I have travelled with my camera for different reasons, from academic workshops to journalistic photo-reportages. Or simply because I have set out on a journey in order to know about the world, as when I travelled from Scotland to Japan through the steppes of Kazakhstan and Mongolia. Through my trips or my long journeys I have tried to get new perspectives on things, to learn and unlearn, and, sometimes, to denounce.
The American dancer Isadora Duncan once said: ”If I could tell you what it meant, there would be no point in dancing it”. I started taking pictures in order to express what was not possible to tell by writing or to juxtapose pictures with text. Thus, to shoot photographs is not my main form of being and expressing myself.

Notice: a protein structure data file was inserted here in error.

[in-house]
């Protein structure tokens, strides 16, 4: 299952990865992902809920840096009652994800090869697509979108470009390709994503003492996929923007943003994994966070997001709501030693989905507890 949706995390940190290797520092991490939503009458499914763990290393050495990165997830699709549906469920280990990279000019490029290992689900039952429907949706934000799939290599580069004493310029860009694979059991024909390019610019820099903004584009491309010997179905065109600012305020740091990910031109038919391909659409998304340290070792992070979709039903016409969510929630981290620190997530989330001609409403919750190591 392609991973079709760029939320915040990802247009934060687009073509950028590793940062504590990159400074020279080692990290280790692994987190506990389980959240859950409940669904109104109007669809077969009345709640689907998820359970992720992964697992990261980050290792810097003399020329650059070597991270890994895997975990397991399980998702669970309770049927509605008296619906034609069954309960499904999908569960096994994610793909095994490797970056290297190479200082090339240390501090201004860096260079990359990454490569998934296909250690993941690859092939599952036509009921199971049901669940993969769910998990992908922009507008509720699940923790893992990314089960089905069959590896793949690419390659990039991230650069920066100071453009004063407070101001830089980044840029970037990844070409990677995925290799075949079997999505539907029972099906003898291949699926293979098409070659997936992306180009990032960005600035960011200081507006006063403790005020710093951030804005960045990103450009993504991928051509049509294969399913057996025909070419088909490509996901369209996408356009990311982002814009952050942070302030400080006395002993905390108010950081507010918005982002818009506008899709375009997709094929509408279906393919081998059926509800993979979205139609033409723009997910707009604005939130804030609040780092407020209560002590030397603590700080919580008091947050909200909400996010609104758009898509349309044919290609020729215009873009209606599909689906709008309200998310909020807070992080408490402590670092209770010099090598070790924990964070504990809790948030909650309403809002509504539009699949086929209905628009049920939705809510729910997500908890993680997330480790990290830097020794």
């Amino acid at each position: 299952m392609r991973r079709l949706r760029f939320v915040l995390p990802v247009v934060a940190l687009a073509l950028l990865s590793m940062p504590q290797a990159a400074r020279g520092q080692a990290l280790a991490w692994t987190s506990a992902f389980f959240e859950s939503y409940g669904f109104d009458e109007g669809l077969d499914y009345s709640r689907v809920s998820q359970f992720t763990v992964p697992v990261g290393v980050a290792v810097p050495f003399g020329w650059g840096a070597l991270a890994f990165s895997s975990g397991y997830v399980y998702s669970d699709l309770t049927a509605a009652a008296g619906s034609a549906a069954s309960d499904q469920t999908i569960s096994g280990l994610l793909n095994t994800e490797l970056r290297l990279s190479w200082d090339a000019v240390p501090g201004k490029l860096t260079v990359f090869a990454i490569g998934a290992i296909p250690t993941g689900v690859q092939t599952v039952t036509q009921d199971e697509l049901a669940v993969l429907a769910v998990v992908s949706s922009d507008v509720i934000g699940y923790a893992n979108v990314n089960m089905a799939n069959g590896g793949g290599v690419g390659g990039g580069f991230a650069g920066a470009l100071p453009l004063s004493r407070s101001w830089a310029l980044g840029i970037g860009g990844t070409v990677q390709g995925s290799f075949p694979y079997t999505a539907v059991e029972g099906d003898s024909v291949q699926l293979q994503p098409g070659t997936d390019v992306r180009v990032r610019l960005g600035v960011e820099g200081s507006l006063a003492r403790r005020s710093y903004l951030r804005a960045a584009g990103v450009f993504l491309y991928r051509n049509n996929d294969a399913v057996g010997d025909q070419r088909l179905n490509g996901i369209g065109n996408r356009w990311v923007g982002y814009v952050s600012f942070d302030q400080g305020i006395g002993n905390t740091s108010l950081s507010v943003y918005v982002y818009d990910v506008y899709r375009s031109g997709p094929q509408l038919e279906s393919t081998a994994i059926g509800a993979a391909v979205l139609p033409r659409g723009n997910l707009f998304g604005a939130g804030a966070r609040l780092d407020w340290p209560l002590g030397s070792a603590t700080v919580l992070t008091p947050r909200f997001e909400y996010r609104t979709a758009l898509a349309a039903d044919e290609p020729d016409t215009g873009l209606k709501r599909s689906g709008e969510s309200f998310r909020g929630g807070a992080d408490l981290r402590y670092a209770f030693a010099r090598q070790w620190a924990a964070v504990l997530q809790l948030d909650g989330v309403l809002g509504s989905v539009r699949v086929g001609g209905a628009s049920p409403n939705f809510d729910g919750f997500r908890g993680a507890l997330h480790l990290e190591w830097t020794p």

The photographs I present here can be seen as an archive of my glances in different parts of the world. This archive is divided into seven sections: From Scotland to Japan by Land and Sea, Europe, Asia, Africa, Americas, Arctic and Antarctica.
A common thread that connects all of these images is a philosophical interest for the plurality of human values and ways of thinking and knowing. By contrast, what arouses my curiosity is also what is on the other end of the spectrum, that is, what is common to the different cultures and justifies the use of the term “human”. This has led me to look for the common traits of all human beings in those places where suffering makes them more evident: among the refugees, the oppressed, the homeless, the men of no place, the eternal dispossessed and marginalised.